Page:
Conducting interpreter training in a non-standard environment characterized by limited training courses, large groups of students, insufficient class time and overloaded instructors prevents from achieving progress in interpreting performance and negatively affects training outcomes. Against this context, the present paper describes a student-centered training approach where students are trained to develop their interpreting skills and assess their own performance for the purpose overcoming training constraints, fostering learner autonomy and creating life-long learners. The sample of the study consisted of 21 translation students receiving consecutive interpreter training at UST (University of Science and Technology, Yemen). They were asked to rate their recorded interpreting performance using assessment criteria that covers three categories: content, language and delivery. Students were also asked to write their positive and negative reflections on this mode of assessment. Furthermore, an online survey was conducted to find out students’ perceptions on self-assessment. The correlation between students’ self-assigned grades and teachers’ assessment was also calculated. Findings suggested a positive attitude towards self-assessment among interpreter students as it served to identify areas of strengths and weaknesses. Students reflections also provided useful suggestions for instructors on applying self-assessment more efficiently. It was also found that the students and teachers’ assessments were close which meant that students were in a position to be in charge of their own learning.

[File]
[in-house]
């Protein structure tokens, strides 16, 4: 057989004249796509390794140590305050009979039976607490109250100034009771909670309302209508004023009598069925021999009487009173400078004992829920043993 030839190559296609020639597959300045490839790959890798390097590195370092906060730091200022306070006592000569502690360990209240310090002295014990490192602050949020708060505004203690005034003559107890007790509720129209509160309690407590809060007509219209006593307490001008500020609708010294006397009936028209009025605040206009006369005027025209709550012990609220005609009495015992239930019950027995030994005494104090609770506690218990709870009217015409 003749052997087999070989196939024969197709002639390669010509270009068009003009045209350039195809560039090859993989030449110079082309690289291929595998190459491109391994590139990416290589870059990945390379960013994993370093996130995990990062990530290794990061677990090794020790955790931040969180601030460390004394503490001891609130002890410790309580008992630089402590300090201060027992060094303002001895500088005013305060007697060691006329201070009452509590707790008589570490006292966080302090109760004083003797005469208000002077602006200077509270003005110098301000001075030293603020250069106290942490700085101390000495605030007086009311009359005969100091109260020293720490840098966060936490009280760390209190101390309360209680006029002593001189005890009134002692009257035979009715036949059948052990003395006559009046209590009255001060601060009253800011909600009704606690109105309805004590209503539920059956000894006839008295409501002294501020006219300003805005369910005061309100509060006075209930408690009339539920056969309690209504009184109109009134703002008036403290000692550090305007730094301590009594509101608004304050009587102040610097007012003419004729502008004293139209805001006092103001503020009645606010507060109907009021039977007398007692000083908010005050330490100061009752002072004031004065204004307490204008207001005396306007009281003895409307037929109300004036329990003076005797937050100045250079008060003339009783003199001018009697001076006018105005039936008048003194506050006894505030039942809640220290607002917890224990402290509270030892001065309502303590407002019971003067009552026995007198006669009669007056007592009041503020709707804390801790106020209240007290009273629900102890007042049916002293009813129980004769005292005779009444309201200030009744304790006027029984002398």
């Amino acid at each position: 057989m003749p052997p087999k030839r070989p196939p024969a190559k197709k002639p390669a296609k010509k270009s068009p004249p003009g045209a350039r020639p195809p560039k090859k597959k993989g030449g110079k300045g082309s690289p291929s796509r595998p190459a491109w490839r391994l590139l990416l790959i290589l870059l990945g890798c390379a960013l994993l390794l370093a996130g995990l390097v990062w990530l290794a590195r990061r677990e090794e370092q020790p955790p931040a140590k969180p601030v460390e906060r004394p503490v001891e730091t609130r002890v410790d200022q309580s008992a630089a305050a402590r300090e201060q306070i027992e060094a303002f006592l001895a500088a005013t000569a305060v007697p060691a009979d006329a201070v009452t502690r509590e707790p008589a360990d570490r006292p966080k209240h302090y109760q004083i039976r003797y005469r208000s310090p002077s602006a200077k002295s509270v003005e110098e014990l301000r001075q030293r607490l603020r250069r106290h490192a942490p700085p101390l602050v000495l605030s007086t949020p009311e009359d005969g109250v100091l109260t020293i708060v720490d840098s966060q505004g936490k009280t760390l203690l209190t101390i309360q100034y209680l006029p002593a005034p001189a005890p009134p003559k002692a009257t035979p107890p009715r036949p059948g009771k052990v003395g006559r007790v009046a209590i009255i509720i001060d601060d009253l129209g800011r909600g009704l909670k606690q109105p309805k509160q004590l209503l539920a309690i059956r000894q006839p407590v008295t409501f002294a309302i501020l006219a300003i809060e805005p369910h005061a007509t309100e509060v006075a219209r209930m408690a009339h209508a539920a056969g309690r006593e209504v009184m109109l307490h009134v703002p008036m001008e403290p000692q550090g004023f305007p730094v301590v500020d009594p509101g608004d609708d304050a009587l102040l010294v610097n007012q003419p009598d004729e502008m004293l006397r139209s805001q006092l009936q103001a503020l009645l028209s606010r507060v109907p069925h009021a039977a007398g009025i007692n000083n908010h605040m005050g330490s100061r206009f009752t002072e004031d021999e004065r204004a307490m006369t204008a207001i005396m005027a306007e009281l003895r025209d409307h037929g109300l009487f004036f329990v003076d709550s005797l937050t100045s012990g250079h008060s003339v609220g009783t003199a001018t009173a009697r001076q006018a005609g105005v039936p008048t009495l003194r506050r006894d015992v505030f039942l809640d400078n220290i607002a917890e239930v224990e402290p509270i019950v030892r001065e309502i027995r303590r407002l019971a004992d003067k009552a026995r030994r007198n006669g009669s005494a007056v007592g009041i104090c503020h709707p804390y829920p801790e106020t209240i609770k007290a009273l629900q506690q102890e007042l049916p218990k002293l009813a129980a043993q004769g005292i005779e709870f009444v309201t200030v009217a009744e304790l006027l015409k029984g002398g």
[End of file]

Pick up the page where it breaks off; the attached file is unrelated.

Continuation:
Consecutive interpreting, non-standard training environment, self-assessment, learner autonomy, assessment criteria
|Author :||Eman Mohammed Mohammed Ahmed Barakat|
|Number of pages:||262-271|